There are now more than 100 million Mac OS X users, and thus it was also only a matter of time before malware developers really threw himself upon this platform. As a Mac user, you can no longer automatically assume that you are safe from viruses and other malicious programs.
The last eruption of Flashback Trojan, which has already infected more than 700.000 Macs, shows that the risk is indeed very real. In many cases, the user need not do anything to get your computer infected – Trojan slips automatically through a the Java security files.
Here is 10 tips for you to secure your Mac
1. Create an account that does not have administrator rights
The default account on a Mac is an administrator account, that lets you make changes to the operating system that you want. But actually that can help cyber criminals exploit your system and sneak unwanted software onto your Mac. Most everyday tasks such as sending e-mail and web browsing can be easily done from an account without administrator privileges.
To make a new account on your Mac, go to Setting -> Account and click the plus in the bottom.
If you’re on an administrator account you might need to click the lock in the bottom before you’re able to click the “+”.
2. Use an Internet browser sandbox function, which is known to fix problems quickly
It is recommended to use Google’s browser “Chrome”. Partly because it is updated much more frequently than Apple’s native browser Safari, Chrome in part because such contains an integrated “sandbox” version of the application Flash Player.Sandbox mode isolates the applications you run in a browser from the rest of the operating system, and thereby possibly stop. malware from spreading.
You can download Google Chrome here (external link)
3. Uninstall the separate Flash Player installed on your Mac
Unfortunately the Adobe Flash Player is often a target for cyber criminals who are trying to tilluske access to your Mac. Therefore, an earlier version of the program represent a great risk when you surf the Internet. Therefore, remove all older and unused version of Flash Player and make sure you only have the newest version on your Mac.
4. Fix Java problem
Java, just like Adobe Flash Player, is, unfortunately, an easy target for cyber criminals that wants access to your Mac. It is recommended that you completely uninstall the separate installation of Java, and just use your browser’s Java plug-in. Unfortunately, Apple does not want Oracle, the company behind Java, update their program directly. Apple wants to do it themself, as with almost anything else, but it is unfortunately often not done, before several months after the update is available, leaving Java with a major security vulnerability.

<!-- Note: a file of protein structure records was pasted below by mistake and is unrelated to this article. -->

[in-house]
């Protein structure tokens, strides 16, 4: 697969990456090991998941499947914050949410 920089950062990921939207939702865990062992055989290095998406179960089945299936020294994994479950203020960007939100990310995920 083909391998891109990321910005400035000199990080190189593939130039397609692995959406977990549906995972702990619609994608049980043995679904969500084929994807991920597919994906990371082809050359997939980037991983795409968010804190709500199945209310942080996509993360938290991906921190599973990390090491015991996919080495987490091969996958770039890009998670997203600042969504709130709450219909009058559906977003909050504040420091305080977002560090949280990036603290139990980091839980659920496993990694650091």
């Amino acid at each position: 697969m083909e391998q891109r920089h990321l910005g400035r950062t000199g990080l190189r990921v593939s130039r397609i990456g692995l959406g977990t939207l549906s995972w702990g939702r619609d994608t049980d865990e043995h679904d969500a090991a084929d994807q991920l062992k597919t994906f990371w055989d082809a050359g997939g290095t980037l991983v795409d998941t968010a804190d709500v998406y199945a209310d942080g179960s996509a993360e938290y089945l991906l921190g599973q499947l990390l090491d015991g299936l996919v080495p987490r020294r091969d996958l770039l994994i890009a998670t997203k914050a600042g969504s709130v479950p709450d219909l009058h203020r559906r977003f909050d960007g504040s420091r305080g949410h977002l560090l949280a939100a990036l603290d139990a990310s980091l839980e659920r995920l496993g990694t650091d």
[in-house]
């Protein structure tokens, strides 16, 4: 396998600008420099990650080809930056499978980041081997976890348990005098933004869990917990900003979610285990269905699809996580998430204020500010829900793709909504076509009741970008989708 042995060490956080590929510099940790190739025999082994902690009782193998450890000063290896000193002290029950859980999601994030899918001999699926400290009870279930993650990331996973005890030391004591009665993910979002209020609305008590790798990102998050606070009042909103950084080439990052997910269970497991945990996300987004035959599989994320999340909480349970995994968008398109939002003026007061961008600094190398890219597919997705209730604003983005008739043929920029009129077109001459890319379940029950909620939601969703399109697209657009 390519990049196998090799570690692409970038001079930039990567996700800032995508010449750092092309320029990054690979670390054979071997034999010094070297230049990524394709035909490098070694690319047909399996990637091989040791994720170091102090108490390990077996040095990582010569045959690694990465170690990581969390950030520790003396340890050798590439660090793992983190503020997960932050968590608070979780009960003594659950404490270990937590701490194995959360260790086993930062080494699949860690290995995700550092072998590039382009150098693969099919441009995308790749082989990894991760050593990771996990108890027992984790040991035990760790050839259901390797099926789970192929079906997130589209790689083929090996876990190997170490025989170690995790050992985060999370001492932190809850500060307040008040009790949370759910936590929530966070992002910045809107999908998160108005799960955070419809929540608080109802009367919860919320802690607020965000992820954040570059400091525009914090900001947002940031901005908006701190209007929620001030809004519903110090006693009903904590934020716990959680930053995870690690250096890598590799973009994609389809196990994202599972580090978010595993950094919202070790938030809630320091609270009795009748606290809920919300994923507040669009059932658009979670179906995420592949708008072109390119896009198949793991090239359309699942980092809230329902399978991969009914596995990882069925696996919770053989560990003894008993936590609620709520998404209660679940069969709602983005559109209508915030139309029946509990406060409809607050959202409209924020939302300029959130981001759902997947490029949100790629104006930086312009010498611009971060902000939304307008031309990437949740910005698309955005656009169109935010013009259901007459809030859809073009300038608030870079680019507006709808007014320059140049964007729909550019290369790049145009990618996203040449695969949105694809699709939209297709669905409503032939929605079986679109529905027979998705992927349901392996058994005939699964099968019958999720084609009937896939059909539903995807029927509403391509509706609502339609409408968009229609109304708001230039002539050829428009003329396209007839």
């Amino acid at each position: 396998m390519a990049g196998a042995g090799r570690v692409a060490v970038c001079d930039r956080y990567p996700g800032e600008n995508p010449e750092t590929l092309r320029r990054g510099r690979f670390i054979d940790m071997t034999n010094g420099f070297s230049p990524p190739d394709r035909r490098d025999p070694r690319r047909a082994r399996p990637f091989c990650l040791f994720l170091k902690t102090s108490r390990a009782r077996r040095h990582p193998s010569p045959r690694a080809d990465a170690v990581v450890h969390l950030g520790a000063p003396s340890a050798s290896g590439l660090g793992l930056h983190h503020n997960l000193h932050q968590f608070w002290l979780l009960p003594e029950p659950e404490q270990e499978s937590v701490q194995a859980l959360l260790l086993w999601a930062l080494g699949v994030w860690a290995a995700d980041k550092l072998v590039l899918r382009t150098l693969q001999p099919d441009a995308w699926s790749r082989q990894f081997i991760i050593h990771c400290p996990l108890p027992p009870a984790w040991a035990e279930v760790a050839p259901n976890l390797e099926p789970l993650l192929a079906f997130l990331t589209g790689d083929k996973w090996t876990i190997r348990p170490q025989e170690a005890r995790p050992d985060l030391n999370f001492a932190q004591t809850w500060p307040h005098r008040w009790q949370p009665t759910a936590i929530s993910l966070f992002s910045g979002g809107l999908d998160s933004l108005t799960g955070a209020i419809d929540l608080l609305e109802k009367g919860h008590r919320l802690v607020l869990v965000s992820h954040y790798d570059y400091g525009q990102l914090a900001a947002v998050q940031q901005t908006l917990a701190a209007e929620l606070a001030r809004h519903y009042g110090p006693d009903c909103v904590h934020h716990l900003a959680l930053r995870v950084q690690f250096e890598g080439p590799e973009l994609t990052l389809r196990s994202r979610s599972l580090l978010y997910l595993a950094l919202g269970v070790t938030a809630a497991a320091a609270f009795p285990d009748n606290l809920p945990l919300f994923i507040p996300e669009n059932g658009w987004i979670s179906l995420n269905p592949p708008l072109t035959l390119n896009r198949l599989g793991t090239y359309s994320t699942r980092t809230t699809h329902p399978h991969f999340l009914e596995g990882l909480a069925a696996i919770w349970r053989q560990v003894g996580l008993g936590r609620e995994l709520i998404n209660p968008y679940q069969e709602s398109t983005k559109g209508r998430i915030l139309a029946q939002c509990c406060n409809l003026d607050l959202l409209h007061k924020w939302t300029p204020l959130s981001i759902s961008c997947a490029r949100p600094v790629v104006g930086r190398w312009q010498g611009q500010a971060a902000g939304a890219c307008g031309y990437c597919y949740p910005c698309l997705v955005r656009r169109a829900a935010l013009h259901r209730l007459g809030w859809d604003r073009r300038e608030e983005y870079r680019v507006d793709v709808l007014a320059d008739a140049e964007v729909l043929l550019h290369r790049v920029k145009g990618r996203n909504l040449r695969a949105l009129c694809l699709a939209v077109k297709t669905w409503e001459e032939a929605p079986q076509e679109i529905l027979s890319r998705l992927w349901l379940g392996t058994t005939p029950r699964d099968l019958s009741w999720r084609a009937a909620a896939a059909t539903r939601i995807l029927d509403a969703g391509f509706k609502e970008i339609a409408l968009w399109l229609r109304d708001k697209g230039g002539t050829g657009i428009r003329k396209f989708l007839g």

Which is why you should leave it to the Java plug-in in your browser.
5. Use the “Software Updater” and patch your machine quickly when new updates are available
Many of the latest attacks against Macs have used older or non-updated software.For example, it is much easier for cyber criminals to attack Microsoft Office for Mac 2008 than the 2011-updated version. This is however the case for all software on your Mac, so you should be aware of updating your software as soon as there are new updates available.
I would recommend checking for update at least once a week, preferably 2 times a week, just in case.
You can update your Mac manually by clicking the Apple-symbol in the top left corner and click “Software update”.
6. Use a “password manager” to keep track of your codes
Mac has a built-in “keychain”, which makes it easier to keep track of all your tags. In this way, you can create long, difficult codes to your most important applications, for example. online banking without having to remember them all. You can find this by searching (click cmd+space) for keychain and open the program it finds. Here you’re able to find the password to for example all the Wi-Fi networks you’ve used and a lot more! So go ahead and make some long passwords for your programs, e-mail etc., it just got a lot easier to remember them!
7. Disconnect IPv6, AirPort and Bluetooth when not in use
Cybercriminals can exploit all of these connectivity options to gain access to your machine. Therefore, it is alway a good idea to turn-off these when you’re not using them.
8. Take advantage of the ability to encrypt your entire hard drive (File Vault)
In Mac OS, you can use FileVault to encrypt your entire hard drive. It can be an advantage if your Mac is stolen because the thieves in this case can not access your data.
You can find FileVault by searching for it on your Mac (cmd+space).
9. Update Adobe Reader to version 10 or later
As with Java and Flash Player Adobe’s PDF Reader is a popular program to attack for cybercriminals. Version 10 contains a large number of security updates, so make sure you have at least this version installed.
You can go ahead and download it here (external link)
10. Install a good security program
“Macs can not get viruses” is a term you have probably heard before. It comes from the famous “Mac vs. PC” commercials from 2006. Unfortunately, this statement is no longer true, and if you do own a Mac, you should ensure the best possible with antivirus software.